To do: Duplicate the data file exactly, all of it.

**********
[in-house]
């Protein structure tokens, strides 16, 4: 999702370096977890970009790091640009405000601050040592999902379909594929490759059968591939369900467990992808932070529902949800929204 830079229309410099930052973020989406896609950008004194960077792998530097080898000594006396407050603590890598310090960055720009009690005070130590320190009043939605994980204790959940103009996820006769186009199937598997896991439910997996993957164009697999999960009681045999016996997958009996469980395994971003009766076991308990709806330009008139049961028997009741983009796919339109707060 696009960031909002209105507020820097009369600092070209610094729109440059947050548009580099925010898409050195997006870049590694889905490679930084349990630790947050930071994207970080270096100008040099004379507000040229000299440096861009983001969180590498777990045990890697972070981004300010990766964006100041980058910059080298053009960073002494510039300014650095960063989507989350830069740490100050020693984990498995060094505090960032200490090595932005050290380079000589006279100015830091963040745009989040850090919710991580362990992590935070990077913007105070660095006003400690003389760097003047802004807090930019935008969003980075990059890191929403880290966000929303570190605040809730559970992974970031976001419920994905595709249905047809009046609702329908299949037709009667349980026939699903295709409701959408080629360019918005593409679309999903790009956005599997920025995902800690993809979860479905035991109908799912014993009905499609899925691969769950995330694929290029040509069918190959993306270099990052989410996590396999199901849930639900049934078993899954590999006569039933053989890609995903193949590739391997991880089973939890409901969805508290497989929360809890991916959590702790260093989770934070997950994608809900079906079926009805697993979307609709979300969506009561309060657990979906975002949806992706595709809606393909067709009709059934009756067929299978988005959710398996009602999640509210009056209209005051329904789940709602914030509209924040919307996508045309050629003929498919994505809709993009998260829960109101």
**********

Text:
[in-house]
């Protein structure tokens, strides 16, 4: 999702370096977890970009790091640009405000601050040592999902379909594929490759059968591939369900467990992808932070529902949800929204 830079229309410099930052973020989406896609950008004194960077792998530097080898000594006396407050603590890598310090960055720009009690005070130590320190009043939605994980204790959940103009996820006769186009199937598997896991439910997996993957164009697999999960009681045999016996997958009996469980395994971003009766076991308990709806330009008139049961028997009741983009796919339109707060 696009960031909002209105507020820097009369600092070209610094729109440059947050548009580099925010898409050195997006870049590694889905490679930084349990630790947050930071994207970080270096100008040099004379507000040229000299440096861009983001969180590498777990045990890697972070981004300010990766964006100041980058910059080298053009960073002494510039300014650095960063989507989350830069740490100050020693984990498995060094505090960032200490090595932005050290380079000589006279100015830091963040745009989040850090919710991580362990992590935070990077913007105070660095006003400690003389760097003047802004807090930019935008969003980075990059890191929403880290966000929303570190605040809730559970992974970031976001419920994905595709249905047809009046609702329908299949037709009667349980026939699903295709409701959408080629360019918005593409679309999903790009956005599997920025995902800690993809979860479905035991109908799912014993009905499609899925691969769950995330694929290029040509069918190959993306270099990052989410996590396999199901849930639900049934078993899954590999006569039933053989890609995903193949590739391997991880089973939890409901969805508290497989929360809890991916959590702790260093989770934070997950994608809900079906079926009805697993979307609709979300969506009561309060657990979906975002949806992706595709809606393909067709009709059934009756067929299978988005959710398996009602999640509210009056209209005051329904789940709602914030509209924040919307996508045309050629003929498919994505809709993009998260829960109101």